23 No. 8
publication of the International Sculpture Center
Sung Ho Kim
William & Florence Schmidt Art Center,
Southwestern Illinois College
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Ho Kim, The Slavery Memorial.
Sung Ho Kim recently exhibited 10 models that explore alternative design
strategies relevant to sculpture. His unique forms based on non-linear
thinking, intuition, and abstraction respond to cultural, spatial, technological,
and human needs. At 33, Kim is just starting his career. This digital
whiz kid develops his virtual building designs using complex modeling
and animation tools culled from the automotive, aerospace, and film industries.
Like Daniel Libeskind, Frank Gehry, and other leading architects, he has
Ove Arup & Partners engineer his complex projects. But, in contrast
to Gehrys monumentality, Kim uses scale to create intimacy between
the viewer and each structure.
Admotiv Headquarters in Bangkok, Thailand, is a poetic and elastic grid-like
skyscraper of steel, concrete, and glass. Its slender 27 stories seem
to float in space above an urban footprint with green spaces and parking.
The undulating designs moving up the face of the building in fact indicate
structural elements. The engineered hyper-surface bends and warps at the
upper levels to hold, for example, water for a swimming pool. There is
also an indoor climbing walla big sport for Bangkok executives.
Because of the high water content of the site, the support system is structurally
flexible and specifically designed to interact with its geography. The
building is a new type of branding for Admotiv, an advertising agency,
and is estimated to cost about $85 million.
Slavery Memorial in Nantes, France, is notable for a design that integrates
public and private space. Its horizontal structure embodies the urban
condition and hovers at the waters edge, like a streamlined yacht
or the bow of a large ship designed to hold and release water. Images
from the history of slavery in the region are projected onto multiple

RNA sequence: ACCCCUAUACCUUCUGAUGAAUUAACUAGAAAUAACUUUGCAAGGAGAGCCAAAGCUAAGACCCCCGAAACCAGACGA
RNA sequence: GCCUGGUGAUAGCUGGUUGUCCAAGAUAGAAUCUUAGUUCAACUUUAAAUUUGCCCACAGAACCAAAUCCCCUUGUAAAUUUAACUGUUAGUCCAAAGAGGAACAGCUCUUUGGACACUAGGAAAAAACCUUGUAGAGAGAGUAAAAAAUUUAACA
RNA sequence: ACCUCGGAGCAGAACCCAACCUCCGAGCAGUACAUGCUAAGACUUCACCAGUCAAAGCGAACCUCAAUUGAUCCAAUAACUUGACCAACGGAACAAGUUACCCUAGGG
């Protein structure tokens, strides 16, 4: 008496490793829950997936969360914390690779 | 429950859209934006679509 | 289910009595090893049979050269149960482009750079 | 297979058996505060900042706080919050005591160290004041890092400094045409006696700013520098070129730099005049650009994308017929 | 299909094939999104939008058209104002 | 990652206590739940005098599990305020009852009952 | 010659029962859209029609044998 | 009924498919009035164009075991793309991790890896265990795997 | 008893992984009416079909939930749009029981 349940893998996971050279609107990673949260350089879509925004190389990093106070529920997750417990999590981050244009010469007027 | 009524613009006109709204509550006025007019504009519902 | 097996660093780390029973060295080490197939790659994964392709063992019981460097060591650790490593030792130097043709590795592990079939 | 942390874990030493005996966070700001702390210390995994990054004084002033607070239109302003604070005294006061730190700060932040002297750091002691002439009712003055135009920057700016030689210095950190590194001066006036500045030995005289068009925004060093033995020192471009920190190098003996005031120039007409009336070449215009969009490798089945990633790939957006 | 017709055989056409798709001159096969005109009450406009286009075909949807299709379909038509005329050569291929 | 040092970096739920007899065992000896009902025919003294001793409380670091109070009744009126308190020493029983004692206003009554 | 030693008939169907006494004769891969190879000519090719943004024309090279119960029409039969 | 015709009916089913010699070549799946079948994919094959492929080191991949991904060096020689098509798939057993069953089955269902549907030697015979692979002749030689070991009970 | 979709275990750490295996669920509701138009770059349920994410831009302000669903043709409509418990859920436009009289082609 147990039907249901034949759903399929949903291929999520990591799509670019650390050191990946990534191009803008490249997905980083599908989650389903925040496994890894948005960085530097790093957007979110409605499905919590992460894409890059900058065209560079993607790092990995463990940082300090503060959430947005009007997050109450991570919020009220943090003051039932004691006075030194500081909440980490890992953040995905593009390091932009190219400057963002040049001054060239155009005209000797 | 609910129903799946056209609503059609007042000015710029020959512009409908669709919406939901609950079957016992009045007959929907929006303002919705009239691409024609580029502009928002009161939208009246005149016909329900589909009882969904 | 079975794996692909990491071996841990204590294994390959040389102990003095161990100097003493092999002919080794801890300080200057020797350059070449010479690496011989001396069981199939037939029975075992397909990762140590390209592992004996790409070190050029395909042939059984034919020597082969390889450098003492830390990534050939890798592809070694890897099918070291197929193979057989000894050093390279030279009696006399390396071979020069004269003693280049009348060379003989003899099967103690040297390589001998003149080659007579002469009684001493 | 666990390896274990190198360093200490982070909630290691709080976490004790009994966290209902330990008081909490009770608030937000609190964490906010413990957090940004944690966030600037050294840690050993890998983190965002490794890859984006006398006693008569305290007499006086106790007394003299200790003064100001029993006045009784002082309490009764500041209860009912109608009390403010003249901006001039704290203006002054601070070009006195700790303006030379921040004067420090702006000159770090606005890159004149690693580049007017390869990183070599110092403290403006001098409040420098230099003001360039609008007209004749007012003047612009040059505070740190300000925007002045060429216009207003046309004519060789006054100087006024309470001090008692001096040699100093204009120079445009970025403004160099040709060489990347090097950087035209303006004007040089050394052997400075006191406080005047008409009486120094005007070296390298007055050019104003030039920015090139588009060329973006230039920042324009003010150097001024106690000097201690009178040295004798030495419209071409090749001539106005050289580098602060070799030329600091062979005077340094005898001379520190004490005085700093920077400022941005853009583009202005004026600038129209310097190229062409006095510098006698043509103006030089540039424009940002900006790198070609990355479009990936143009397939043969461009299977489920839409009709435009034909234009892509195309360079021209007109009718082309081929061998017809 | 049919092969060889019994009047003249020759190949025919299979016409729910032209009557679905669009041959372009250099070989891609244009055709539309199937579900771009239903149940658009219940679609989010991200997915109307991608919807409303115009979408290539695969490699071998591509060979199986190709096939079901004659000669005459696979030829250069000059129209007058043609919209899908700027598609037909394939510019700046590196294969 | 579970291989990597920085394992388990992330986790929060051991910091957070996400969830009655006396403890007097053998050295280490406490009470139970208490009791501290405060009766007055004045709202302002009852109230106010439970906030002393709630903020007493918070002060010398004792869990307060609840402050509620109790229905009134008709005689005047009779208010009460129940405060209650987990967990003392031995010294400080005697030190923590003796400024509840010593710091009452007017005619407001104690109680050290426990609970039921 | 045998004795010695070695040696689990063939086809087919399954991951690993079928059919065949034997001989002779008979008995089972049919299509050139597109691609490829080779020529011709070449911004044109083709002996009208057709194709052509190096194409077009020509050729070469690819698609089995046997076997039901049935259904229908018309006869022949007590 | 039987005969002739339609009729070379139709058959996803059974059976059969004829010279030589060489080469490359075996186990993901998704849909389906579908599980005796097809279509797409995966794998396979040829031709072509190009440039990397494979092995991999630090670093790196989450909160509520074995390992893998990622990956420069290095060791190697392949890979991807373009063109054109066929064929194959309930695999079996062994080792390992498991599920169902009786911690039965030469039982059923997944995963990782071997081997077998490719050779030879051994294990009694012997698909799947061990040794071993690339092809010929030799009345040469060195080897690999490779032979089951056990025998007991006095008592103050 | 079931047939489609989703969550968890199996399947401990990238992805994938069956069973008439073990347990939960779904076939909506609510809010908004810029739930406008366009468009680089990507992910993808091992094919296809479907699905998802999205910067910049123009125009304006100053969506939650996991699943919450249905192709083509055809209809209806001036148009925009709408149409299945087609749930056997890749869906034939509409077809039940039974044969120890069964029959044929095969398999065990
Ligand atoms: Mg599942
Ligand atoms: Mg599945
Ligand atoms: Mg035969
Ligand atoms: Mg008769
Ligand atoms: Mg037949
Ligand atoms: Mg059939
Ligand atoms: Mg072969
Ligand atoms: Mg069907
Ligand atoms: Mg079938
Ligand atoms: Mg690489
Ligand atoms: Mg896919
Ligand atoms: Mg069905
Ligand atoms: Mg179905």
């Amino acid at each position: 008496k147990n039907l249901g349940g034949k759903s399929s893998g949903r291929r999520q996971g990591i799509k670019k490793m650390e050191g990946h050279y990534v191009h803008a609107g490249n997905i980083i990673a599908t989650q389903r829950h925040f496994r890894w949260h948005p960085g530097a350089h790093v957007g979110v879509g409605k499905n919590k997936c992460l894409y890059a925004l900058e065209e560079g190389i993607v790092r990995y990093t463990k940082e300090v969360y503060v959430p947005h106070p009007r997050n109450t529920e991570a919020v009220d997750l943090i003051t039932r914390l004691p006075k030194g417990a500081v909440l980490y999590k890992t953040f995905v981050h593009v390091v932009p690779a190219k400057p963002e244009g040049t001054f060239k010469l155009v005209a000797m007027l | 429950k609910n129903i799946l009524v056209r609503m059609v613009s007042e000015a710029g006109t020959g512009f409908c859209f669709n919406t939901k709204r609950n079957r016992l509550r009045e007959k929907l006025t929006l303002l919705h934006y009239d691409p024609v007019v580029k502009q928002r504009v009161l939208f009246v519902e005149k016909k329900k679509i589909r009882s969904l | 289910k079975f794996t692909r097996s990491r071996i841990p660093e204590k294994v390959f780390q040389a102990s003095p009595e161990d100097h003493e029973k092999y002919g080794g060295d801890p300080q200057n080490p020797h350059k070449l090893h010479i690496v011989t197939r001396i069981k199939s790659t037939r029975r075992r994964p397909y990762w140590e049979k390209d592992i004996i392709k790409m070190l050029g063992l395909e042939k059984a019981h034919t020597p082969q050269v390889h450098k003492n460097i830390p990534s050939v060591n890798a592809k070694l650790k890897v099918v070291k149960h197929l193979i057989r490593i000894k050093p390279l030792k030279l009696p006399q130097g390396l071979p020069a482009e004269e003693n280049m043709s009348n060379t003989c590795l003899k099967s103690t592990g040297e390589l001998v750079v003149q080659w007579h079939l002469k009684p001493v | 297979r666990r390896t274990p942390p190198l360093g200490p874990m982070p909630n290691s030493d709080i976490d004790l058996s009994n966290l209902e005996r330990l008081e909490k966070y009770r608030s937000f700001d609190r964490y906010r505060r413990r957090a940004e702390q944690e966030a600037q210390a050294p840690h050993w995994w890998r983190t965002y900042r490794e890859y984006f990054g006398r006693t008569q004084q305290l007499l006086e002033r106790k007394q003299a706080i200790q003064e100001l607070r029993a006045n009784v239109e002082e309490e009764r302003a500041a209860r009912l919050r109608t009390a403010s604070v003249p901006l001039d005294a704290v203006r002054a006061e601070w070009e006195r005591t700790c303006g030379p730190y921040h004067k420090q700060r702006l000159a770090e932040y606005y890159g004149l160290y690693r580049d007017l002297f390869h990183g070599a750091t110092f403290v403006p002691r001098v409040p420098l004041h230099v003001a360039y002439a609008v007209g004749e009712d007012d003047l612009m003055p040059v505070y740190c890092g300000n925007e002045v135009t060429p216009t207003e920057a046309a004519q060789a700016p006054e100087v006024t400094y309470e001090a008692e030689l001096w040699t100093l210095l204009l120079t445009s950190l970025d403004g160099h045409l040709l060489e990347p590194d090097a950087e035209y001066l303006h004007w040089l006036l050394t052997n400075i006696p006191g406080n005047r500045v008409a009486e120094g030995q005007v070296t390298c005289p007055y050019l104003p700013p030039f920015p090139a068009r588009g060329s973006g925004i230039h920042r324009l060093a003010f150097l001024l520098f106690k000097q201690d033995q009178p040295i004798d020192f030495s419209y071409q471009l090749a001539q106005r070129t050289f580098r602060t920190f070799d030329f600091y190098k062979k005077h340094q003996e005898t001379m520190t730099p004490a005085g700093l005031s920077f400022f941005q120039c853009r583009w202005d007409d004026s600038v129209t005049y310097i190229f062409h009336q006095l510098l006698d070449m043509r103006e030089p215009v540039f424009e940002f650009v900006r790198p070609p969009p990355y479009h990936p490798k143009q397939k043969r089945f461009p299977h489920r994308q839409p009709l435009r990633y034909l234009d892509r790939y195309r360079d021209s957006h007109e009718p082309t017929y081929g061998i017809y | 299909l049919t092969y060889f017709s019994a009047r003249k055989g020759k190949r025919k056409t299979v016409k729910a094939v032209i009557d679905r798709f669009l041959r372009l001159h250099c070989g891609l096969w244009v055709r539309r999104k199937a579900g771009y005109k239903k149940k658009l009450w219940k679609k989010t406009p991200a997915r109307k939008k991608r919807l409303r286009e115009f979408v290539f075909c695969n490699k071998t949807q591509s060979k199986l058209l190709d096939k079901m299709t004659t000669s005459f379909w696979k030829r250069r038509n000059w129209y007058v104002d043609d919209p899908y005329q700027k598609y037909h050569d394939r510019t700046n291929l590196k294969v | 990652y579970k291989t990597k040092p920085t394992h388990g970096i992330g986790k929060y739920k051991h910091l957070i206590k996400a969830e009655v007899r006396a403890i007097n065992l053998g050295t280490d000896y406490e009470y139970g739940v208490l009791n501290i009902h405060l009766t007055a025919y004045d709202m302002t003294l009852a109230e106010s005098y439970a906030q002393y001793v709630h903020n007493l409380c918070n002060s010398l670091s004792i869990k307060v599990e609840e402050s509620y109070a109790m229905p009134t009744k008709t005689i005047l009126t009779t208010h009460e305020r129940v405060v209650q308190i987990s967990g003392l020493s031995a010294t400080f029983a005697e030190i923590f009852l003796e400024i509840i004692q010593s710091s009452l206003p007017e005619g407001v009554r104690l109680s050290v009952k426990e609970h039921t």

surfaces, so that the face of the building blurs and dissolves in relation
to the images on its skin.
Ho Kim, The Book House.
Book House, for a client with a beach site in Narragansett, Rhode Island,
has interior surfaces that fold, changing from wall to floor to terrace
and transforming into furniture like tables and shelves. The structural
skin holds this column-free building together. Its like a
Miesian space, but each section is freeform rather than static,
Kim noted. Our buildings challenge architectural practice. I have
nothing to lose. I ask myself and my students to redefine the world. If
we rely on practical reasons or operations only, we wouldnt need
Ho Kim is the Design Principal of Axi:Ome LLC, a design studio in St.
Louis that boasts a seven-person design team of young talent from top
institutions. He is also Assistant Professor of Digital Media & Design
at the School of Architecture, Washington University. Kim was educated
at the Art Students League of New York, the Rhode Island School of Design,
and the Massachusetts Institute of Technology. His cutting-edge concepts
derive, in part, from his education at the Architectural Association in
London, where Zaha Hadid, Rem Koolhaas, and Nicholas Grimshaw also studied.
Kims models emphasize engineering and craftsmanship as part of their
process, yet also seem like sculpture scaled for human occupancy.
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